If you live in Fontana, you wouldn’t be blamed if you felt a case of the jitters.
A swarm of earthquakes has shown remarkable staying power in the area around the Southern California city. Caltech seismologist Egill Hauksson said the chance that the series of tremors will turn into a large and destructive quake isn’t particularly high.
But that doesn’t mean residents shouldn’t be on their toes. The likelihood of a larger seismic event, given how many quakes that have occurred over such an extended period, is higher than normal, the scientist said.
“People ought to be concerned,” said Hauksson. “This is probably the most prolific swarm in that area of the Fontana seismic zone that we’ve seen in the past three decades.”
There have been more than 700 earthquakes recorded in the Fontana area since May 25, ranging from magnitude 0.7 to magnitude 3.2, recorded Wednesday at 5:20 p.m., according to Caltech staff seismologist Jen Andrews. Three of the quakes have been of magnitude 3 or greater.
The swarm initially moved northward, but something unusual began Friday when the swarm turned around and went south, back toward the middle of the activity and the 60 Freeway.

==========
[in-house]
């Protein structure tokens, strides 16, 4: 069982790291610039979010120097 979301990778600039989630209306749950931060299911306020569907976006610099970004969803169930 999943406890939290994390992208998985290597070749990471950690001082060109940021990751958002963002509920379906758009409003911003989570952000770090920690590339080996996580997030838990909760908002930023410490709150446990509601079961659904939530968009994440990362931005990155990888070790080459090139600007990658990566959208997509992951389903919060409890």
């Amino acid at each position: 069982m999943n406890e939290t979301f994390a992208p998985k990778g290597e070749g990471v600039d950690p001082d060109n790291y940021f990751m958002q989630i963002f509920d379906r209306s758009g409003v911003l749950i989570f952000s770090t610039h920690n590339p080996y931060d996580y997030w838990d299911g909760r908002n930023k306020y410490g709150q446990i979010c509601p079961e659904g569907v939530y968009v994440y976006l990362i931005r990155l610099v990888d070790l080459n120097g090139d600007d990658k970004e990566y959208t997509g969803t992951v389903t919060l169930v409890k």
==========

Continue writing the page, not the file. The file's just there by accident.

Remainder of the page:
“This is somewhat of an unexpected evolution,” Hauksson said. Furthermore, an analysis of the earthquakes shows that activity is fading pretty slowly — slower than would be expected for a typical sequence of aftershocks following a main shock, he said.
“That would suggest it’s going to continue for — I don’t know — at least several weeks,” Hauksson said. “We’re watching what’s happening and trying to track that activity.”
Hauksson said that, given all the seismic activity, residents should be ready and make sure to store “plenty of water, make sure there’s nothing that can fall on them.”
In any home in seismically risky areas of California, experts recommend removing heavy objects around beds, strapping bookcases and dressers to walls, anchoring flat-screen televisions to walls, installing toddler safety latches on kitchen cabinets, and ensuring picture frames are attached to walls with quake-friendly hooks. The last fatality in a California earthquake was from a blow to the head from an unstrapped television.
Homeowners should also make sure their water heaters are properly secured to reduce the chance of a house fire. Homes that sit a few steps off the ground and built before 1979 should be evaluated by a structural engineer to determine whether they need to be braced and boltedto the foundation to prevent them from sliding off when shaken. Apartment owners with carports or garages on the ground floor should also consider having their buildings evaluated to determine if a retrofit is needed.